A black comedy of sexual manners.
Lamama theatre, Melbourne, 2000
Currong Theatre, Canberra, 2000
Director - Iain Sinclair
Cast - Michael Butcher, Lenore McGregor, Pip Branson, Lucie O’Brien
Deviations is subtitled “a stylish black comedy about sex”. This is only half the story; it’s equally a serious piece about lies, deliberate and inadvertent. Allen O’Leary’s script strikes a delicate balance of humour and tragedy and this production, from Canberra’s Elbow Theatre Company, is a deeply felt human drama.
A delicate balance of humour and tragedy Richard (Michael Butcher) and Susan (Lenore McGregor) are old friends and former lovers. He is an embittered advertising copywriter and sometime poet, she a sharp-tongued architect. They spend evenings playing Scrabble and good-naturedly tormenting each other. Matt (Pip Branson) and Karen (Lucie O’Brien) are a young couple whose relationship is foundering in a sea of misunderstandings and evasions.
The four lives become intertwined when Susan is smitten by Karen upon meeting her in a cafe. Richard, meanwhile, strikes up a conversation with Matt in a bar and is similarly beguiled. Karen doesn’t mention that she has a longtime boyfriend; Matt adopts a new name and identity for his encounters with Richard, including a quasi-Buddhist outlook and a terminal illness.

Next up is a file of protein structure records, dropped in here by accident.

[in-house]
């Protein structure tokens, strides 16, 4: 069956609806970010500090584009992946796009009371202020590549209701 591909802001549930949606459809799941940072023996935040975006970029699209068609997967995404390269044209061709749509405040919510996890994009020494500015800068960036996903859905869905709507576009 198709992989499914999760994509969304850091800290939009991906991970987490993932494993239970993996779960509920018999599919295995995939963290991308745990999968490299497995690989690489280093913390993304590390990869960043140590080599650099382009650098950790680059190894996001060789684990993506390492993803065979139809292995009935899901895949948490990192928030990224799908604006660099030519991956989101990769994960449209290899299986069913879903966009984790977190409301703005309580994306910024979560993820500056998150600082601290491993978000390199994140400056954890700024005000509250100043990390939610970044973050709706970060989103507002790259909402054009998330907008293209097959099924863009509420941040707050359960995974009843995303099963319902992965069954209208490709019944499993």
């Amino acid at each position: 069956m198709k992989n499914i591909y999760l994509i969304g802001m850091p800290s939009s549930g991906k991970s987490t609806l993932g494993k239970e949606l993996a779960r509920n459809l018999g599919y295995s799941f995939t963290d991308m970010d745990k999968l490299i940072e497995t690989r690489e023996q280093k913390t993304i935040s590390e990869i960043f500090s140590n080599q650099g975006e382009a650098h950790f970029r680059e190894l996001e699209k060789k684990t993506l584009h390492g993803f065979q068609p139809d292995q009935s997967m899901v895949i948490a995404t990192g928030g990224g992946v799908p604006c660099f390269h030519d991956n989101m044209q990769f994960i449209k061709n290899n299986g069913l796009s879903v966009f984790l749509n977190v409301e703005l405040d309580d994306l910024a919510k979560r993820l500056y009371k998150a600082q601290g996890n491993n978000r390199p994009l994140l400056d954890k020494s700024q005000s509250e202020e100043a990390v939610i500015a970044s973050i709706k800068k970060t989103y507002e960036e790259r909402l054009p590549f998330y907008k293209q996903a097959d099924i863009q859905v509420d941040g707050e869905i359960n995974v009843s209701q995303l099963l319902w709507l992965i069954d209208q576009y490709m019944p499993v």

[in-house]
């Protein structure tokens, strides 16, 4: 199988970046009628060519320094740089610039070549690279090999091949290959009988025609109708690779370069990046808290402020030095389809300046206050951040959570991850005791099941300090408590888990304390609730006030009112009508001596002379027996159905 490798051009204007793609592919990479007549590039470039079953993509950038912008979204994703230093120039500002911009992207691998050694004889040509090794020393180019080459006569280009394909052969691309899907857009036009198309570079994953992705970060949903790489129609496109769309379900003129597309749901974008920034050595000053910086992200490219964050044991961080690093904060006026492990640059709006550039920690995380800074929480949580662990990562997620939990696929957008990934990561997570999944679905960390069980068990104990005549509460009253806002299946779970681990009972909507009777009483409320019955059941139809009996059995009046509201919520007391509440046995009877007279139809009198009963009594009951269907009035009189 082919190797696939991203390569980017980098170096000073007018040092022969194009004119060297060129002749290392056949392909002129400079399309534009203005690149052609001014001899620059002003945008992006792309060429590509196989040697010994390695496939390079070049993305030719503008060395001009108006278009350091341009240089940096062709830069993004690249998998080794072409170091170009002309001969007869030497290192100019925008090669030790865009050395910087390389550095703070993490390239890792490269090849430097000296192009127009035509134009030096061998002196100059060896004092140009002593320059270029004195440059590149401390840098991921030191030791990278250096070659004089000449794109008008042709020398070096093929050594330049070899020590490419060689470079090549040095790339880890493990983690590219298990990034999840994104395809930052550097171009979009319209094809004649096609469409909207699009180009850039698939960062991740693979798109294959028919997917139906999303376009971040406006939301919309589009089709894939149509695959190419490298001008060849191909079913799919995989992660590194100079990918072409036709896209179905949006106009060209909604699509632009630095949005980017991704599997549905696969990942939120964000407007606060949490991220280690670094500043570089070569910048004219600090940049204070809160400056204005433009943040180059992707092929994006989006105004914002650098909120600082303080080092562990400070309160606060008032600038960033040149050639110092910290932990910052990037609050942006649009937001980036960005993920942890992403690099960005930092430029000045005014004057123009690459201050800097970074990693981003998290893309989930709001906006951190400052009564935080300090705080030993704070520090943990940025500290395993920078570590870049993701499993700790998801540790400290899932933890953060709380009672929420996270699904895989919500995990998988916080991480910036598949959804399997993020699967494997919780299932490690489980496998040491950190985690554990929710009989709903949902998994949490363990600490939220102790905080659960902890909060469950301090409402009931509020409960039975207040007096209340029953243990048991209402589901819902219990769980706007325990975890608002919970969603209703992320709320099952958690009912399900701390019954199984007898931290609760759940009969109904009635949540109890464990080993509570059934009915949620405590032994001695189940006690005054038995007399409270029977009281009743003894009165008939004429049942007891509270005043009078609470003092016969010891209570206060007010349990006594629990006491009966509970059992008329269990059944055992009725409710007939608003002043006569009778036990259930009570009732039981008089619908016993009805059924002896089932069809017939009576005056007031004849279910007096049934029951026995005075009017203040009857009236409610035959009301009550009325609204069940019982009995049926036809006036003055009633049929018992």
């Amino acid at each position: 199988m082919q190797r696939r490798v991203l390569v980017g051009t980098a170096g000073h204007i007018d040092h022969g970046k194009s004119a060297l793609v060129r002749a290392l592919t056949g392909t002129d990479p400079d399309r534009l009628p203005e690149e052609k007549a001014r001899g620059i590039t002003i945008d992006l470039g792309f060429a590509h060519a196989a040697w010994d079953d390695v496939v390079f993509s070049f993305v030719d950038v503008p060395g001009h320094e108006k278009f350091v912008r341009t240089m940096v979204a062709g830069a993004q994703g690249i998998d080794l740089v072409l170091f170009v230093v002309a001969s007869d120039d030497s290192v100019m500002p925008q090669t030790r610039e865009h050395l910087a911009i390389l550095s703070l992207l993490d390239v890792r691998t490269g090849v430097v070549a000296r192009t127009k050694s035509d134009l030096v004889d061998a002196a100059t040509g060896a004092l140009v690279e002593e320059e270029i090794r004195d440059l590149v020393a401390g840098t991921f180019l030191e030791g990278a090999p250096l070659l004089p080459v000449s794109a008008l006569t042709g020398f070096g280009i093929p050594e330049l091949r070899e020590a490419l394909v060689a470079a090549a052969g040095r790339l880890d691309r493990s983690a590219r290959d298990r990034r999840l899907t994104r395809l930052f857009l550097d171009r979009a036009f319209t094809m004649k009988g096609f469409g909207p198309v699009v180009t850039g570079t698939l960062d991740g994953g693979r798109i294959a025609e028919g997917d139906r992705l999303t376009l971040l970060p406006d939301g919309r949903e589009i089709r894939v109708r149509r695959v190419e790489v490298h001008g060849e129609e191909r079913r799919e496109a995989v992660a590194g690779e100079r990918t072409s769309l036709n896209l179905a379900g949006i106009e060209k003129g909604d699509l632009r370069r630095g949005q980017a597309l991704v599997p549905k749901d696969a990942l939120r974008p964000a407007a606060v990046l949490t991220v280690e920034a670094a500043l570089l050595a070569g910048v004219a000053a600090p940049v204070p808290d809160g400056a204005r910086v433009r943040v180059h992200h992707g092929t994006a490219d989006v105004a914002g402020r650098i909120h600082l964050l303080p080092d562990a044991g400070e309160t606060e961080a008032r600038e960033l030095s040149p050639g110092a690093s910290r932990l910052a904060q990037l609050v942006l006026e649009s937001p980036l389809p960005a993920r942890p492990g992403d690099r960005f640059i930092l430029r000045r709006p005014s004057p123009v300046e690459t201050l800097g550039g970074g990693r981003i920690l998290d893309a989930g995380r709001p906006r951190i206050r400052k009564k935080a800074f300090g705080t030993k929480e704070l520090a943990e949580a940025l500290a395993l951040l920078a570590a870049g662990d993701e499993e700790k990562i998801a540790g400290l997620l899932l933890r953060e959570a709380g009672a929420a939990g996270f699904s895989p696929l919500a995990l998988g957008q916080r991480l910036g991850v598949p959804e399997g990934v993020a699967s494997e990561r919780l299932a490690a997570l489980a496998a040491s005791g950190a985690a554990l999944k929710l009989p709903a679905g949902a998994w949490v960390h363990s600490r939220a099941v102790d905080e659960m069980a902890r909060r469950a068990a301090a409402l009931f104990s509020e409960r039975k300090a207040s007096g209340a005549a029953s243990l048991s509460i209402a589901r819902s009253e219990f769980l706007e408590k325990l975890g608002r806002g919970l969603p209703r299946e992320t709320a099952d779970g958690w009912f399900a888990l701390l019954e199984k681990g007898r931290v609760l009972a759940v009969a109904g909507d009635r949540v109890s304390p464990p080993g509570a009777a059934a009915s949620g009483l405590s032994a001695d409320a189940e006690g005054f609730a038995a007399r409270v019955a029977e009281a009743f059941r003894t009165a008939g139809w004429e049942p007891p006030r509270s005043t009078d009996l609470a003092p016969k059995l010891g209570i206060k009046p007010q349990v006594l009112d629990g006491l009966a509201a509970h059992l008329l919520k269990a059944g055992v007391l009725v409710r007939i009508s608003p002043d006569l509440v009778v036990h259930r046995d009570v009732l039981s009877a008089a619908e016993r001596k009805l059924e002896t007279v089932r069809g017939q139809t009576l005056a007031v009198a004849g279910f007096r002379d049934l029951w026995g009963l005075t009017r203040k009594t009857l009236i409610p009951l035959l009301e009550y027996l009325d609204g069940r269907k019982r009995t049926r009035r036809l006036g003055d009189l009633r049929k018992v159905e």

This is fertile, if familiar, ground for comedy. Karen and Matt contrive to keep their new relationships (his determinedly platonic, hers less so) secret from each other, and their own relationship hidden from Susan and Richard. Beneath the snappy farce, however, Deviations has a strong current of despair.
The younger couple tell casual untruths in their separate pursuits which they have to perpetuate to maintain the charade. Against her better judgment, Susan becomes emotionally attached to her mysterious new lover, and Richard gains a new lease on life through his involvement with the stoic, doomed Matt. Or rather, Eric as he believes.
Neither of them realises just how false their perceptions of the pair are, and how they have endowed them with attributes and motivations that are more projections of their own needs. Farce inevitably tips into tragedy, and it is a credit to writer O’Leary that the script manages this transition with subtlety and sureness.
Deviations is played for the most part in short, punchy bursts of drama. The expository opening scenes are a little mawkish, but once the context and characters are established the play glows like an incandescent lightbulb; though one fitted with a dimmer switch, judging by the progressively darker hue of the text. Performances are excellent and it’s hard to single out specific points of praise in such a fine ensemble - the dynamic between all four actors lifts the play out of the ordinary.
Deviations is a potent new Australian play and this Elbow Theatre production does complete justice to it.
Reviewed by Aaron Jelbart.